Coal power makes UK a ‘climate criminal’
by David Masters
February 24, 2009
The UK is set to become a ‘climate criminal’ if plans to build a coal-fired power station in Kent are not averted, environmental campaigners have warned.
Writing to climate change minister Ed Miliband, the World Development Movement (WDM) demanded plans for Kingsnorth power station to be scrapped.
Installing new coal-fired power plants will increase the burden of climate change on poor countries, WDM warned in its letter, signed by 27 organisations from over 40 developing countries including Bangladesh, Brazil, Uganda, Cambodia, and Indonesia.
If Kingsnorth gets the go ahead, climate change negotiations will be “shot to pieces”, the letter said.
“Coal power is the most climate-polluting way to generate electricity,” the letter reads.
It continues: “New coal power stations in the UK will exacerbate the impacts of climate change on impoverished communities in the global South”
“A decision to support new coal power stations will confirm the UK as a climate criminal in the international climate change negotiations.”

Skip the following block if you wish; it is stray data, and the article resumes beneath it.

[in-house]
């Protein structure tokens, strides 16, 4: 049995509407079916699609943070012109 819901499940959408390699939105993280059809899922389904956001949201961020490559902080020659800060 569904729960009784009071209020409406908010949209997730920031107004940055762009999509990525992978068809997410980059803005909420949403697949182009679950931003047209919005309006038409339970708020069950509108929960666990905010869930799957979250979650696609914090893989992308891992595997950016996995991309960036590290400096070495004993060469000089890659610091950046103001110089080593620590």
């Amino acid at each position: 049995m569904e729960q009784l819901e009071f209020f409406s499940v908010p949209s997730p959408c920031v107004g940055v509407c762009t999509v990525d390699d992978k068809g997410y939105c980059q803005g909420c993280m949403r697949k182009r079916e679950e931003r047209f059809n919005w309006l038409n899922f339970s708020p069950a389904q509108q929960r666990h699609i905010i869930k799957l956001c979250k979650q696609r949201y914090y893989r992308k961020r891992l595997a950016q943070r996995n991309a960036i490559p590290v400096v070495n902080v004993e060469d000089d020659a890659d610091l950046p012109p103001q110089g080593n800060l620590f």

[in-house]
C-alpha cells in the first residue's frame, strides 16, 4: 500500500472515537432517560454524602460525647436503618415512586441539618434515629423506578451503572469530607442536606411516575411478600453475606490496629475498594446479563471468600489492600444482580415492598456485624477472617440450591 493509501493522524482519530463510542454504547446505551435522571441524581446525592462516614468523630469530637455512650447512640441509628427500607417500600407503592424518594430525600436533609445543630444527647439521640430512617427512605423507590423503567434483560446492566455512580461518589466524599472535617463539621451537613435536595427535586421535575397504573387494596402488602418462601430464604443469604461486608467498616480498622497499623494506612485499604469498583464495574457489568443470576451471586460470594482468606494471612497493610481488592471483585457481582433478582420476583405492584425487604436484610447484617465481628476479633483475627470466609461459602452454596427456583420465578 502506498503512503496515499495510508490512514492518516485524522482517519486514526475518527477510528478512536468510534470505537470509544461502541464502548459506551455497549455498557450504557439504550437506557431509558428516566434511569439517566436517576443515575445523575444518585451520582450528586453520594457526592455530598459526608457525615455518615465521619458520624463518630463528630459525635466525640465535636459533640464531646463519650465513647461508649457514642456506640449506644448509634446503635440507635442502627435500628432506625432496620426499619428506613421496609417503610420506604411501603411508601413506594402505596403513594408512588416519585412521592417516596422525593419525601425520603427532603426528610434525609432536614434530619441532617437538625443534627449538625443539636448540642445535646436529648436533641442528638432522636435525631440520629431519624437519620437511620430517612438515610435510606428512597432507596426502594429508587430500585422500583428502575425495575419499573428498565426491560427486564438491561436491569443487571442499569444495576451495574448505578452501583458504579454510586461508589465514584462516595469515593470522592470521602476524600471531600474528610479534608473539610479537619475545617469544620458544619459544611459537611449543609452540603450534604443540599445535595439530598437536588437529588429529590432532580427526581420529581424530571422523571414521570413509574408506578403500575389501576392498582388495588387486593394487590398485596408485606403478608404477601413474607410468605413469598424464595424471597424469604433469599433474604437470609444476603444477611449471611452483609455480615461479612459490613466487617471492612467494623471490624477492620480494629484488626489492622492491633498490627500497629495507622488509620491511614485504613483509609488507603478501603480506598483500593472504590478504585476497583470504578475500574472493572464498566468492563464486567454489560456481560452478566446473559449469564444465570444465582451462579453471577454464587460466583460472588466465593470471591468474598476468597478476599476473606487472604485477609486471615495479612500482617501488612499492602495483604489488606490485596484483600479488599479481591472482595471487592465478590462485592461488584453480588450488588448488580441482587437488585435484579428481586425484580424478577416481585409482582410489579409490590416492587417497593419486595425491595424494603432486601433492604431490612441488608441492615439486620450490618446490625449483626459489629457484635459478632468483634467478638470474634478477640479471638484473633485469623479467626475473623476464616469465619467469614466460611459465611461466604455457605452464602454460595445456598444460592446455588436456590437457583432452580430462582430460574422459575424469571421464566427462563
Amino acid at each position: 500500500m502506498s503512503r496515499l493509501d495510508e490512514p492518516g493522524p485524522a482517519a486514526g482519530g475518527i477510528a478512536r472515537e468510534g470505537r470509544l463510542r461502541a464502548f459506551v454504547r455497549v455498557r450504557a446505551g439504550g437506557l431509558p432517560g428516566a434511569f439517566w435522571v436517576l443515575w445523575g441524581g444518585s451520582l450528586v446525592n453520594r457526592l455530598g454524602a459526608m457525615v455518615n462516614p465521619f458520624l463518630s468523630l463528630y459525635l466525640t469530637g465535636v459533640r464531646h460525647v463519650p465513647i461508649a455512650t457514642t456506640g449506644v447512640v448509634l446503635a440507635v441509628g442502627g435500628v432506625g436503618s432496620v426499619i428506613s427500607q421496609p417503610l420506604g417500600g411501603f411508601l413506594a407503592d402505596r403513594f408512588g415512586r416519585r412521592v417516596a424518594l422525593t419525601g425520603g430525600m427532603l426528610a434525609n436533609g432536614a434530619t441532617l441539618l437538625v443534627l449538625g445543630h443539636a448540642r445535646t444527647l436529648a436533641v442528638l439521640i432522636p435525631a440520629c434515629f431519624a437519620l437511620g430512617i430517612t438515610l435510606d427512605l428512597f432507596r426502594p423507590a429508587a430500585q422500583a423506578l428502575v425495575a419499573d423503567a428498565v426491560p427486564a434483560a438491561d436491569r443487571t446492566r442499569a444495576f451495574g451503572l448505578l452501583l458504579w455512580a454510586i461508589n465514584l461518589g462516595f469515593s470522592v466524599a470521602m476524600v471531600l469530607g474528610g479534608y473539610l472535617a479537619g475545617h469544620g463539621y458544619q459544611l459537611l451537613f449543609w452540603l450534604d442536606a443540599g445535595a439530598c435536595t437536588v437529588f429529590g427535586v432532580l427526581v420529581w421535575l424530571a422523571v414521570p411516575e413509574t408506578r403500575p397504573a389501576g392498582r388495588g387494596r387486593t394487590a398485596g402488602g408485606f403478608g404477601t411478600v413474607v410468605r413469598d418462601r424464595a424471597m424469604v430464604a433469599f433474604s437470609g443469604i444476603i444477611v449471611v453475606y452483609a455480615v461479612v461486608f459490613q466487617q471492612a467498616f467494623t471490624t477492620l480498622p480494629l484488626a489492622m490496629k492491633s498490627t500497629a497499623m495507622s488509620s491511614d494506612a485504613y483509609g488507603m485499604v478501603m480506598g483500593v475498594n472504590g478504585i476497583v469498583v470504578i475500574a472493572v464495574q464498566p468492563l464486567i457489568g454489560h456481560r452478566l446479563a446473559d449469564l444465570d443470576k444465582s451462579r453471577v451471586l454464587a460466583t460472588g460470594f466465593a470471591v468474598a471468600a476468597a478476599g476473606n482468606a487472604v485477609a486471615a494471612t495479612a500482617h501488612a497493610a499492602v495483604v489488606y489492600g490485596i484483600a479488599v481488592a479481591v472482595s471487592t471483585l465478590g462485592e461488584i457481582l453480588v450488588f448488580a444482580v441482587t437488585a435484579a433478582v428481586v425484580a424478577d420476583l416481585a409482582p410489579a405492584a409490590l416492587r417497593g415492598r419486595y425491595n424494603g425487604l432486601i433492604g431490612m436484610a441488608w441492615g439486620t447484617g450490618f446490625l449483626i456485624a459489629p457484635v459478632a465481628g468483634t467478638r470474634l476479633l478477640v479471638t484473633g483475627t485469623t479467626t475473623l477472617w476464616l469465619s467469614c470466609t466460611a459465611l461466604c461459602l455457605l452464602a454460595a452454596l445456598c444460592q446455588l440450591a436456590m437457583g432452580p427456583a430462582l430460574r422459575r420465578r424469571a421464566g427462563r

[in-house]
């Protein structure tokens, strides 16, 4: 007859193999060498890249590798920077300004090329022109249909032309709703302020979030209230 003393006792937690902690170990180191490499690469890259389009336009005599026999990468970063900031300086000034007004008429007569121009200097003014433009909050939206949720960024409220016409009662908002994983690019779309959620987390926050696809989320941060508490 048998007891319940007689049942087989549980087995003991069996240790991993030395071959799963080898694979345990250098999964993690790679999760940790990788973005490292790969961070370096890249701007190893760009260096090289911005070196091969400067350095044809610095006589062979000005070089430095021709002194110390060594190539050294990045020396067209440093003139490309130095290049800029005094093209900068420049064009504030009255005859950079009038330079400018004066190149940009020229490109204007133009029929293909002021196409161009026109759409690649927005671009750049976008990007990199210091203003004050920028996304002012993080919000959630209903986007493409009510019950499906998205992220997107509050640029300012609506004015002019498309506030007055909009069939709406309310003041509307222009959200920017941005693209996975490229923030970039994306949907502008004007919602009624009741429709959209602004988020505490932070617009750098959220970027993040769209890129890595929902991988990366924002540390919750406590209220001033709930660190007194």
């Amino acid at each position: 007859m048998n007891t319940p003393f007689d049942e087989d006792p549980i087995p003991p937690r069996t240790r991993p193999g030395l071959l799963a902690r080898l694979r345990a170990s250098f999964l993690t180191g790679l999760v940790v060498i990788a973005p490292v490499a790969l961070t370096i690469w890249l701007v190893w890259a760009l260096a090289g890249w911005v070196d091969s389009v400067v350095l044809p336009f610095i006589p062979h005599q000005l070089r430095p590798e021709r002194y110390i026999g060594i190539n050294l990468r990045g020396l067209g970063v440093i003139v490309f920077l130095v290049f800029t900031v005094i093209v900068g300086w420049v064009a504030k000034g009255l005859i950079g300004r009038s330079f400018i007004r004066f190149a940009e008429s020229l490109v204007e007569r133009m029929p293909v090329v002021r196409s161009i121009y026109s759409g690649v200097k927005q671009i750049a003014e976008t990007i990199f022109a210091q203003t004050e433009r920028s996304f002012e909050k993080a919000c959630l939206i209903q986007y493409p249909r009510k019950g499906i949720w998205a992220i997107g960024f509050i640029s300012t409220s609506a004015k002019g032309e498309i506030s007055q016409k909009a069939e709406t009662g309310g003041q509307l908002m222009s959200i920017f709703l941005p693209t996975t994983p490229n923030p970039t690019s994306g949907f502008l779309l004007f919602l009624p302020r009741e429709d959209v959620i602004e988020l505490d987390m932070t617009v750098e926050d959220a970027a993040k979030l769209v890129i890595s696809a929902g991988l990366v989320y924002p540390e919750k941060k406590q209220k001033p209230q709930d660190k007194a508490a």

Emissions from rich countries are to blame for the increased “floods droughts, sea levels and disease” that threaten “hundreds of millions of people” in the developing world, the letter said.
The letter also attacked carbon trading schemes as having ‘continuous’ negative impact on developing countries whilst failing to reduce global emissions.
The Department for Energy and Climate Change responded with a statement, which read: “We are determined to do all we can to cut CO2 in our atmosphere.
“A decision on Kingsnorth has not been taken yet, and is not expected until the government finalises its policy on carbon capture readiness.”
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